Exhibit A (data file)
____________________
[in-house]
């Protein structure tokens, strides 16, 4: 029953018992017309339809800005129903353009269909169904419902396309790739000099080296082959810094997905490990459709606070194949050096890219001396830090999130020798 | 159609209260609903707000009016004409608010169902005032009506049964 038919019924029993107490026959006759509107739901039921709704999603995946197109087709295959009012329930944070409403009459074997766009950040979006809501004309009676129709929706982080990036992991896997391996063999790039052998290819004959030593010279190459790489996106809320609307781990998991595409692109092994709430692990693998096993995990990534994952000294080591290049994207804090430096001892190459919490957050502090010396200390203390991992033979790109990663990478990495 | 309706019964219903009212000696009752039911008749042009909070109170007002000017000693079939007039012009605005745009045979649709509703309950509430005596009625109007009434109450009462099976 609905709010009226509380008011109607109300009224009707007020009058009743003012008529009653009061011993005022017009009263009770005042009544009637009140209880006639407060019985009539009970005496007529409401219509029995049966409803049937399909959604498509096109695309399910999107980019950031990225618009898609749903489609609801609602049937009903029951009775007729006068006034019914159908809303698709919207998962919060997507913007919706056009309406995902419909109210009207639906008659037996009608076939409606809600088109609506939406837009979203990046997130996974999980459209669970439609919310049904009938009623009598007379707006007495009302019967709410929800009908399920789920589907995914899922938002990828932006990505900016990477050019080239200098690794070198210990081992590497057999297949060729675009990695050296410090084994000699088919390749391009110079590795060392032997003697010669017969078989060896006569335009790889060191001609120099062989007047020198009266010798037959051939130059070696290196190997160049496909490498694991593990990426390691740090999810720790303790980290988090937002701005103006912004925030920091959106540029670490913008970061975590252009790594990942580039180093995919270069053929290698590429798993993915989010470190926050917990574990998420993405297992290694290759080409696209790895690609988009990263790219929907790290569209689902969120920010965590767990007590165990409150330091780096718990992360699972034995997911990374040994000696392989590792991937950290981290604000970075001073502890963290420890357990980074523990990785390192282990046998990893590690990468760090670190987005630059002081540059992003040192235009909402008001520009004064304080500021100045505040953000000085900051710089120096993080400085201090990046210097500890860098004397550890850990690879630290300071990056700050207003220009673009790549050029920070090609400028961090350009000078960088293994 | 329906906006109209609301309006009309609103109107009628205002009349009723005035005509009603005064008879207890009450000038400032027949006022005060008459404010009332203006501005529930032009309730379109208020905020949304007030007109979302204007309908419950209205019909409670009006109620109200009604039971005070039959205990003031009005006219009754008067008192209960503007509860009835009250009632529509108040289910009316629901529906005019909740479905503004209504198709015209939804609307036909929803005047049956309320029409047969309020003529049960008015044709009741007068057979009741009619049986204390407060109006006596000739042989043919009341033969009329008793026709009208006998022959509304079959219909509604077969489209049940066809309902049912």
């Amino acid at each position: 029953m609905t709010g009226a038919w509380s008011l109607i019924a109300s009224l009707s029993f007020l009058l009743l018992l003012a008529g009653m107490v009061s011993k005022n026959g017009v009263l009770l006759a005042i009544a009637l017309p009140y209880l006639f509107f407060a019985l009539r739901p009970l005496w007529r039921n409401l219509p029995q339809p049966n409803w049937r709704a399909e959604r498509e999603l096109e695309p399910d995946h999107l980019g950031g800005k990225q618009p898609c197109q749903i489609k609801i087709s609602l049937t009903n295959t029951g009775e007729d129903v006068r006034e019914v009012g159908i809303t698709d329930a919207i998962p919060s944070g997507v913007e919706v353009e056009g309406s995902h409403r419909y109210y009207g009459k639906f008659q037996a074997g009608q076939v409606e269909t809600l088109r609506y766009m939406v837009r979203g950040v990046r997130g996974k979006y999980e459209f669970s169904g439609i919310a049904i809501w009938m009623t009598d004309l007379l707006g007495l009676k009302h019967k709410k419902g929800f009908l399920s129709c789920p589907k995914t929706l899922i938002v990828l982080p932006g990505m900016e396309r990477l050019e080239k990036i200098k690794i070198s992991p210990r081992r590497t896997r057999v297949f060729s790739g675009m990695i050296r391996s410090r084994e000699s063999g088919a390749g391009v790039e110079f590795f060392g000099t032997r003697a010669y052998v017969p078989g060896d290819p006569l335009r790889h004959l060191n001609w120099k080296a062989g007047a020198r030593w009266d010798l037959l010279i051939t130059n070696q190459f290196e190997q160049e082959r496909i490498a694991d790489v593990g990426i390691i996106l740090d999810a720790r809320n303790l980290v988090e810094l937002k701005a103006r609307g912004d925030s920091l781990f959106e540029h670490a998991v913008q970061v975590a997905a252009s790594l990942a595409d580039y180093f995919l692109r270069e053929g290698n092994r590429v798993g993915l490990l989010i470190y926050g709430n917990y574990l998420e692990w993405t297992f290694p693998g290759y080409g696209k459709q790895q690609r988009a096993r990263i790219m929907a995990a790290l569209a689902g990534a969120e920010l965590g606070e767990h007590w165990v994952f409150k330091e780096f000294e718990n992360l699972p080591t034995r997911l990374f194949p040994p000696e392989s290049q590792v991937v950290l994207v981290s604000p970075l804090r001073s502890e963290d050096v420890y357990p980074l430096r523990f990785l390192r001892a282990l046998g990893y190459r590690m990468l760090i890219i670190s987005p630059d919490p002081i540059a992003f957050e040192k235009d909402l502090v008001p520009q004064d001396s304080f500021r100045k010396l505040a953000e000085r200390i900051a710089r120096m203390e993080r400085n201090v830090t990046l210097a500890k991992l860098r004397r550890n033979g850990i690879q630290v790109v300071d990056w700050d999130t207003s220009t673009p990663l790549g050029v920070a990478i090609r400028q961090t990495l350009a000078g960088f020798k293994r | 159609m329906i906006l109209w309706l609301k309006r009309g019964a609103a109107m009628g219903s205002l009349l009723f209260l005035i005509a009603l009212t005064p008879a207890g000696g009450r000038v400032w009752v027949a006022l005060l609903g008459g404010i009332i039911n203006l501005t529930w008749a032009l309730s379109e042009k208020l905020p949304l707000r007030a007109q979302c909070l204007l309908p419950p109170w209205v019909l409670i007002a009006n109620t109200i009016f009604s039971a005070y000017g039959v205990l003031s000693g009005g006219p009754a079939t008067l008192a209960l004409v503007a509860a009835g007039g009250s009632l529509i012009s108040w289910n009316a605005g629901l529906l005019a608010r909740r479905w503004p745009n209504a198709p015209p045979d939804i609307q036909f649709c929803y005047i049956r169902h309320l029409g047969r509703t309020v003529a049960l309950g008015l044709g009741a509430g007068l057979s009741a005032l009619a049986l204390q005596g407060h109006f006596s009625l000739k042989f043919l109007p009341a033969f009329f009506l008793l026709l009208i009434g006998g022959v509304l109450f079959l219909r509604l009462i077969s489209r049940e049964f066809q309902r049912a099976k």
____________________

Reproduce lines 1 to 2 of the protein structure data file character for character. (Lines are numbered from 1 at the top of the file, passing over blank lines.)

[in-house]
């Protein structure tokens, strides 16, 4: 029953018992017309339809800005129903353009269909169904419902396309790739000099080296082959810094997905490990459709606070194949050096890219001396830090999130020798 | 159609209260609903707000009016004409608010169902005032009506049964 038919019924029993107490026959006759509107739901039921709704999603995946197109087709295959009012329930944070409403009459074997766009950040979006809501004309009676129709929706982080990036992991896997391996063999790039052998290819004959030593010279190459790489996106809320609307781990998991595409692109092994709430692990693998096993995990990534994952000294080591290049994207804090430096001892190459919490957050502090010396200390203390991992033979790109990663990478990495 | 309706019964219903009212000696009752039911008749042009909070109170007002000017000693079939007039012009605005745009045979649709509703309950509430005596009625109007009434109450009462099976 609905709010009226509380008011109607109300009224009707007020009058009743003012008529009653009061011993005022017009009263009770005042009544009637009140209880006639407060019985009539009970005496007529409401219509029995049966409803049937399909959604498509096109695309399910999107980019950031990225618009898609749903489609609801609602049937009903029951009775007729006068006034019914159908809303698709919207998962919060997507913007919706056009309406995902419909109210009207639906008659037996009608076939409606809600088109609506939406837009979203990046997130996974999980459209669970439609919310049904009938009623009598007379707006007495009302019967709410929800009908399920789920589907995914899922938002990828932006990505900016990477050019080239200098690794070198210990081992590497057999297949060729675009990695050296410090084994000699088919390749391009110079590795060392032997003697010669017969078989060896006569335009790889060191001609120099062989007047020198009266010798037959051939130059070696290196190997160049496909490498694991593990990426390691740090999810720790303790980290988090937002701005103006912004925030920091959106540029670490913008970061975590252009790594990942580039180093995919270069053929290698590429798993993915989010470190926050917990574990998420993405297992290694290759080409696209790895690609988009990263790219929907790290569209689902969120920010965590767990007590165990409150330091780096718990992360699972034995997911990374040994000696392989590792991937950290981290604000970075001073502890963290420890357990980074523990990785390192282990046998990893590690990468760090670190987005630059002081540059992003040192235009909402008001520009004064304080500021100045505040953000000085900051710089120096993080400085201090990046210097500890860098004397550890850990690879630290300071990056700050207003220009673009790549050029920070090609400028961090350009000078960088293994 | 329906906006109209609301309006009309609103109107009628205002009349009723005035005509009603005064008879207890009450000038400032027949006022005060008459404010009332203006501005529930032009309730379109208020905020949304007030007109979302204007309908419950209205019909409670009006109620109200009604039971005070039959205990003031009005006219009754008067008192209960503007509860009835009250009632529509108040289910009316629901529906005019909740479905503004209504198709015209939804609307036909929803005047049956309320029409047969309020003529049960008015044709009741007068057979009741009619049986204390407060109006006596000739042989043919009341033969009329008793026709009208006998022959509304079959219909509604077969489209049940066809309902049912």